However, Pakistan has been sluggish in taking action against the notorious entities linked to terrorism around the region. The meeting nears with the pinned watch of UN regarding Pakistan’s role of providing a safe haven to Lashkar-e-Taiba founder, Hafiz Saeed, or the notorious acquittal of Ahmed Omer Sheikh, the prime culprit of the Daniel Pearle Murder case of 2002. Pakistan, however, claims to have made virtue on 22 of the defined 27 points while has garnered ‘Substantial progress’ on the remaining 5 points. Thus, the optimism brews that the meeting would push the country out of the list and would open more financial avenues especially in these distressful conditions.

Although Pakistan’s Foreign Office including the Foreign Minister, Shah Mahmood Qureshi, appears optimistic to climb out of the grey list after 3 years, the infamous decisions passed by the Supreme Court of Pakistan, the excessive money laundering cases surging against the ex-office holders of Pakistan and the determined efforts of India to subvert Pakistan in global politics, all thwart down that optimism bit by bit. And while some of the economic experts claim that the decision of advancing Pakistan off the Grey list would be naïve move and would arguably impact regional dynamics, the decision could fall in tandem with the preceding outcome of sustaining the grey list status or could deteriorate the level further as gauged by a political expert, opining his narrative: “The facts demand that Pakistan remain on the grey list. The FATF shouldn’t just keep Pakistan on the grey list. It should rather warn Islamabad that absent rapid and wide-ranging reform; blacklisting is coming”.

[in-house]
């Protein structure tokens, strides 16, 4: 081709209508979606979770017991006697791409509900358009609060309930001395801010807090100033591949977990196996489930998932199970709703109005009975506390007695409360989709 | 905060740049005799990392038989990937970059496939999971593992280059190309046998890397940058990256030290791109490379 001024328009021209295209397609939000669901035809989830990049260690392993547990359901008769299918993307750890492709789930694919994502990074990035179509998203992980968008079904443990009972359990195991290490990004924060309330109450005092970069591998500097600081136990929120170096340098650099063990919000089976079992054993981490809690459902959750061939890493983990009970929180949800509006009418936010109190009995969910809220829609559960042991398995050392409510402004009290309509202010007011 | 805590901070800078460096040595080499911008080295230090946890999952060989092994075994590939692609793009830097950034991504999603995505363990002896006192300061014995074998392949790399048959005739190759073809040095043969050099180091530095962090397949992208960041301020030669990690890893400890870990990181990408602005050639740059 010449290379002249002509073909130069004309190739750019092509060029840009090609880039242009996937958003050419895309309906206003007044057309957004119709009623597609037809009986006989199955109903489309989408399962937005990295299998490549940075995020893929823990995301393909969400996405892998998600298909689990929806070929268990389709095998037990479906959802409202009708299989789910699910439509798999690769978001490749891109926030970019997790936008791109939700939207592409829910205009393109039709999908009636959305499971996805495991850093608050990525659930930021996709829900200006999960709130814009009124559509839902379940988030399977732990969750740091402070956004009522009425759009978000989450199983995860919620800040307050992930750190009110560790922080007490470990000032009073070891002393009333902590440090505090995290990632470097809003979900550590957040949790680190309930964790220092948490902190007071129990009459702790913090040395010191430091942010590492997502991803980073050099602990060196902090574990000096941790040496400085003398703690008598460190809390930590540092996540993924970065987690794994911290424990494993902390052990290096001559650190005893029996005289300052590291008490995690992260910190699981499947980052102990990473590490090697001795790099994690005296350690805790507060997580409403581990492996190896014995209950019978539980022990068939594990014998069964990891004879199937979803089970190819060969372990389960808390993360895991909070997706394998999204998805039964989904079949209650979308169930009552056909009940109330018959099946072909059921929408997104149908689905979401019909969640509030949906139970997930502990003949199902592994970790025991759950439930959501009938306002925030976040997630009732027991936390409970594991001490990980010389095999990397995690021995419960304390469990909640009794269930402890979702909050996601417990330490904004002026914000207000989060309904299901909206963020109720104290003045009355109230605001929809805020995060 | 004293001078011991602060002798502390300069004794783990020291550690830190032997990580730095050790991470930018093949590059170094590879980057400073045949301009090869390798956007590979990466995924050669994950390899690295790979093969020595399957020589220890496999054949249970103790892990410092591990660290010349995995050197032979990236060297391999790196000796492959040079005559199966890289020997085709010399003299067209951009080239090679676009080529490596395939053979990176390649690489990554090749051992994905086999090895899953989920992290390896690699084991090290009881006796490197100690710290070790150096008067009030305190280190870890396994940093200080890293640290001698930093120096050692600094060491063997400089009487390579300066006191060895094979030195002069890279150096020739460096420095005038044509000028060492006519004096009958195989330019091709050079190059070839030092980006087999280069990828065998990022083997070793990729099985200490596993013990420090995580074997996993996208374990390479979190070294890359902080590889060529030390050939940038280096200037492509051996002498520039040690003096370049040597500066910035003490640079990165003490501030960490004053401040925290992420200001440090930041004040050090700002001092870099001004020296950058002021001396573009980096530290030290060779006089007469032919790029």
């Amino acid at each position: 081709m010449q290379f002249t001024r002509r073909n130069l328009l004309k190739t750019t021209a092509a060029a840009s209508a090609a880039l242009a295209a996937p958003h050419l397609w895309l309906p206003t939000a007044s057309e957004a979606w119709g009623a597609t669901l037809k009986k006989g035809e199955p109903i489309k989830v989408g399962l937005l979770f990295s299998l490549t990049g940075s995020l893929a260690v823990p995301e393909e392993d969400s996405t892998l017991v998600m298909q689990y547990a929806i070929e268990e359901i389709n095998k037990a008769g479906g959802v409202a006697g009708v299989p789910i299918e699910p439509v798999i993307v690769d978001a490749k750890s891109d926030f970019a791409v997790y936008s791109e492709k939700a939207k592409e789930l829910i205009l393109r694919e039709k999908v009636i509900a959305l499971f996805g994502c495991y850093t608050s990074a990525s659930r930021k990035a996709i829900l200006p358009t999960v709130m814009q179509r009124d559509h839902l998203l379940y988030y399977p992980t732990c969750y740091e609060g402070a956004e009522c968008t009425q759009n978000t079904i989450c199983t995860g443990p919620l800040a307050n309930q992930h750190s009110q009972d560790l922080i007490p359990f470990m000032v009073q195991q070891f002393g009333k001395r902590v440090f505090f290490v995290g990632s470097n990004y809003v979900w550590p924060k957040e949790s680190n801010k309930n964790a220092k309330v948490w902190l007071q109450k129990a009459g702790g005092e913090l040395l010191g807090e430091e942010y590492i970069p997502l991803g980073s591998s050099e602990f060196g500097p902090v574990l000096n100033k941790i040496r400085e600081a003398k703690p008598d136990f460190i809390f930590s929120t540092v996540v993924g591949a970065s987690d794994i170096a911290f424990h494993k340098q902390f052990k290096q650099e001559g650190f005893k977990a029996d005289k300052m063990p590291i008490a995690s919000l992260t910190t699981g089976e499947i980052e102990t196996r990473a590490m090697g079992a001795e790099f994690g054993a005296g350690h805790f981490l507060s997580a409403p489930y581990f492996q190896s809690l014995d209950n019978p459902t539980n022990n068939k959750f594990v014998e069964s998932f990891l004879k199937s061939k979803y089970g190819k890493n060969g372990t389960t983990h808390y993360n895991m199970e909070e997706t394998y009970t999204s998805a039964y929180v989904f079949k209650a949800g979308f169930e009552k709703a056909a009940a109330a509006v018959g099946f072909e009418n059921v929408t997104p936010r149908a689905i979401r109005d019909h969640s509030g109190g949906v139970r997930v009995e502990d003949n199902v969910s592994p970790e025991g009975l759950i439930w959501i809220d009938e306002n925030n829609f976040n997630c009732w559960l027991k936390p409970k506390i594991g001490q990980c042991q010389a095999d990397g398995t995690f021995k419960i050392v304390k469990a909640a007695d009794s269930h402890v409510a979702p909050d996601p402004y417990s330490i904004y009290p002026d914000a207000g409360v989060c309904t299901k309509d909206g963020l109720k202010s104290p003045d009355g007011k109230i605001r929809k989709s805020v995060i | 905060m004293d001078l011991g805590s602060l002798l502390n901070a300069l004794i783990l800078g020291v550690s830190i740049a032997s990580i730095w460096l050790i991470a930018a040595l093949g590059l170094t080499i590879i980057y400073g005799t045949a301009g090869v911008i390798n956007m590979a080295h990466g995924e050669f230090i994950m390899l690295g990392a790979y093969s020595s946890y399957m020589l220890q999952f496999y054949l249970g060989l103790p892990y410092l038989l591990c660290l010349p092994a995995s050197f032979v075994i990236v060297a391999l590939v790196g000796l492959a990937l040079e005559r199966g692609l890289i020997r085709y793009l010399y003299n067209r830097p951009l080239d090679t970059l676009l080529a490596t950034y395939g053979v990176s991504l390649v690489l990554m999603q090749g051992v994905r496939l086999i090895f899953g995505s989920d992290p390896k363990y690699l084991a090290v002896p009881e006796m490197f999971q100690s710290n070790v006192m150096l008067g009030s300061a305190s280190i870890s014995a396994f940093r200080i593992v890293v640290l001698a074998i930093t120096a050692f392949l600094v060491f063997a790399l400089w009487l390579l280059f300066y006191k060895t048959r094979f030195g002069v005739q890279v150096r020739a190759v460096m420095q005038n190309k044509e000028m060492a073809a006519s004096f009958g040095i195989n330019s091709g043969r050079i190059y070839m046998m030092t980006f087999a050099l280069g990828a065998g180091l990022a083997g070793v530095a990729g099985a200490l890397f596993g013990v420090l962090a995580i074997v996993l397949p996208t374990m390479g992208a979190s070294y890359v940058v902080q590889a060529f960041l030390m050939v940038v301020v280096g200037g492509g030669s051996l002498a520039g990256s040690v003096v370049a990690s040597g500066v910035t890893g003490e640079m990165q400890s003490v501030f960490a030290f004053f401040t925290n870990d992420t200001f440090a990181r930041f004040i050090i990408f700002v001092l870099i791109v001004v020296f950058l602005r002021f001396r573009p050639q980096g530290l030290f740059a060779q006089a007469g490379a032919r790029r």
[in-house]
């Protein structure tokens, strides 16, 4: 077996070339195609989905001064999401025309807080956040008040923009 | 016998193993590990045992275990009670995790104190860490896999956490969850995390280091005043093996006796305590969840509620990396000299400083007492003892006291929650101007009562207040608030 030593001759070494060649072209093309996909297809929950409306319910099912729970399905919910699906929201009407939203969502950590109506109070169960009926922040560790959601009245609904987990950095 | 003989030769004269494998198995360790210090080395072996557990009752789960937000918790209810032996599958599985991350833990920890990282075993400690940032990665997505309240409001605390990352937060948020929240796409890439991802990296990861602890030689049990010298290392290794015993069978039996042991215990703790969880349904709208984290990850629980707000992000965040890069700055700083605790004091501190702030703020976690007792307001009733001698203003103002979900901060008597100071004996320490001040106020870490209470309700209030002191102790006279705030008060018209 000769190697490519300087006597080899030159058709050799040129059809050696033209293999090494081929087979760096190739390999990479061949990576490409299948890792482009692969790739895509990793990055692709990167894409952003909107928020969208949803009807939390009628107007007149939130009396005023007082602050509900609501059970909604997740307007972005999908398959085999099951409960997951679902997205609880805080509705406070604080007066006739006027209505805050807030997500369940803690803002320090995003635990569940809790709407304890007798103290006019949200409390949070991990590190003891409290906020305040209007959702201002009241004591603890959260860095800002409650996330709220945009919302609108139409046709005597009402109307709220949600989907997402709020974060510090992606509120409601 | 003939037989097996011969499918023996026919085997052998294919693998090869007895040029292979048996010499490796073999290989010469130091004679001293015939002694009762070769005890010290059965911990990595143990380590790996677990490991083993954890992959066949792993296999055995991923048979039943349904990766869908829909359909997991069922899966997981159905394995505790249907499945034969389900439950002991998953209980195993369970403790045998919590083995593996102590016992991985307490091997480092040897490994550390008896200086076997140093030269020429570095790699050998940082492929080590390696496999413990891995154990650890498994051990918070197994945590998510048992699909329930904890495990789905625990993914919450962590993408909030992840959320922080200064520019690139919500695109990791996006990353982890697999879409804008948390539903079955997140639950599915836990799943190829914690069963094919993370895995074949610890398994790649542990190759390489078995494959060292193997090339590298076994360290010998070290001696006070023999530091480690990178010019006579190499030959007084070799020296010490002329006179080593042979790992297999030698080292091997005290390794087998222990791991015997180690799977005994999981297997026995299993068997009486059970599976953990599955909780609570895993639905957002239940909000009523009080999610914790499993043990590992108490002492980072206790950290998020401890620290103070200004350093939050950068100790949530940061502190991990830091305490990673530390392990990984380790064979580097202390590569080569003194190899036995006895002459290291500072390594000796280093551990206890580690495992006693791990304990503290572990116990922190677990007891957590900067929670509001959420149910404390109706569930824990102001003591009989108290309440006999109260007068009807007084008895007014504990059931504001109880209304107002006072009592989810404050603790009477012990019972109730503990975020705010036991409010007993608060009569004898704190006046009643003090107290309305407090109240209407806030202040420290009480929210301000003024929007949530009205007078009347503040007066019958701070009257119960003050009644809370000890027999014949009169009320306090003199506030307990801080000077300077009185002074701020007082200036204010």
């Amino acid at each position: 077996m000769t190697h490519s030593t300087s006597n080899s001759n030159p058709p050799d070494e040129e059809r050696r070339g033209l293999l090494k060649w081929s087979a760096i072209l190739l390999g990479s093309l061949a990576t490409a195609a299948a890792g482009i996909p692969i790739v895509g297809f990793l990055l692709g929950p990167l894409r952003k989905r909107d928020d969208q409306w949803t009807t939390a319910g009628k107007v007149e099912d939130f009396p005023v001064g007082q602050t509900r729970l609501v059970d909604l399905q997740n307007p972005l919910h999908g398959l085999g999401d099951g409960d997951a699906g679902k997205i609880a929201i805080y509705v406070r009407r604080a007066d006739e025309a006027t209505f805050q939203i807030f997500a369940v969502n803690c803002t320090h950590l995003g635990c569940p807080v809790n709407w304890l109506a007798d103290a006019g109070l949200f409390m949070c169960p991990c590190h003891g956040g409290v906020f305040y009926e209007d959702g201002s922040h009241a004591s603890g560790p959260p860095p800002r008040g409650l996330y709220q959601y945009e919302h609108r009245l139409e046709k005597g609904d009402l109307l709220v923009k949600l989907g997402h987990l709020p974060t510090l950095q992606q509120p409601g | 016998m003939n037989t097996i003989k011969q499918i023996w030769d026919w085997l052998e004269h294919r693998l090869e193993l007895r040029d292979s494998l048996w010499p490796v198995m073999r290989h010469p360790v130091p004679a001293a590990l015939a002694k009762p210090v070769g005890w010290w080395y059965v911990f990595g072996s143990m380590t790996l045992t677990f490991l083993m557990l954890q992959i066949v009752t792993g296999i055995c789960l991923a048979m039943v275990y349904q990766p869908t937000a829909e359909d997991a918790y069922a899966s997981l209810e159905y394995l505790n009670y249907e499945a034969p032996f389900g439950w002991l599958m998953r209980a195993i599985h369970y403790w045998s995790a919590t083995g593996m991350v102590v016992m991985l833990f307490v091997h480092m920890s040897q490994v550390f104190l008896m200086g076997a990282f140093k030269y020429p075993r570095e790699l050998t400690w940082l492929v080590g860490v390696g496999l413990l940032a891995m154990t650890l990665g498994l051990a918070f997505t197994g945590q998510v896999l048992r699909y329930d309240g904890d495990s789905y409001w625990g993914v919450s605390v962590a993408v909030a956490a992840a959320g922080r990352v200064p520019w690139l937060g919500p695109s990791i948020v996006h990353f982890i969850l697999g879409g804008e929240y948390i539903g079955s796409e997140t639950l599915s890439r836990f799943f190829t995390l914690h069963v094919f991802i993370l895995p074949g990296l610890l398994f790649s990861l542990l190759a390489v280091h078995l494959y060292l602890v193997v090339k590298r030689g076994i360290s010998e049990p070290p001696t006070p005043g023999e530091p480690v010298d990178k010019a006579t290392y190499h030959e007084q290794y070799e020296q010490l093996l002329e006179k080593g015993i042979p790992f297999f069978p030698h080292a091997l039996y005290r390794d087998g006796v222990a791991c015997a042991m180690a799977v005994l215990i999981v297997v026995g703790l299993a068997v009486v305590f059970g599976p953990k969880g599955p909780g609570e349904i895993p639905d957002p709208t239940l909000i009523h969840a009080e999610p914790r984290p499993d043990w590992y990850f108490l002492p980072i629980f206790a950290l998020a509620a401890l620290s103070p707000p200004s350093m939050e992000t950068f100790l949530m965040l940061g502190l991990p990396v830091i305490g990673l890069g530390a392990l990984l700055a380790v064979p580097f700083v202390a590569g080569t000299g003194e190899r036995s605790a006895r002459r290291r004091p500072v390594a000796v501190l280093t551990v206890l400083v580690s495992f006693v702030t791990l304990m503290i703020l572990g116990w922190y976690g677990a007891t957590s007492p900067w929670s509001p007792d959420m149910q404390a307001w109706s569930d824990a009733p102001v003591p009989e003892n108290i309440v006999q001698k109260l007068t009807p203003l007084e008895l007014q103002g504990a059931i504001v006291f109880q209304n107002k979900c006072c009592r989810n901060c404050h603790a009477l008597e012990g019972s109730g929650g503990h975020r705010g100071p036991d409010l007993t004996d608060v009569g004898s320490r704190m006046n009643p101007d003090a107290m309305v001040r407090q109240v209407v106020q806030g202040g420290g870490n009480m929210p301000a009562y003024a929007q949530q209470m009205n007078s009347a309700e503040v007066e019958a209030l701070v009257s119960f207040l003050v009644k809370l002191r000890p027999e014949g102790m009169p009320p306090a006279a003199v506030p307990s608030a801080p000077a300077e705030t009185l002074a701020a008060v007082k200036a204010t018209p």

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Europe Must Confront Iranian Regime’s Terrorism

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After a two-and-a-half-year investigation, on 4thFebruary 2021, a Belgian court sentenced four culprits for attempting to bomb a large gathering of tens of thousands, including politicians and dignitaries, at a global summit organized by the Iranian opposition – the National Council of Resistance of Iran (NCRI) – in Villipinte, France in June 2018.

The perpetrators who attempted to attack the global summit included Assadollah Assadi, a senior accredited Iranian diplomat, who received the maximum sentence of 20 years in prison on attempted murder and terrorism charges – and his three accomplices who were imprisoned for 15,17, and 18 years, respectively. This was the first time that an Iranian diplomat was convicted in Europe.

The conviction and the sheer scale of the crime requires the EU to reconsider its approach to the Iranian regime.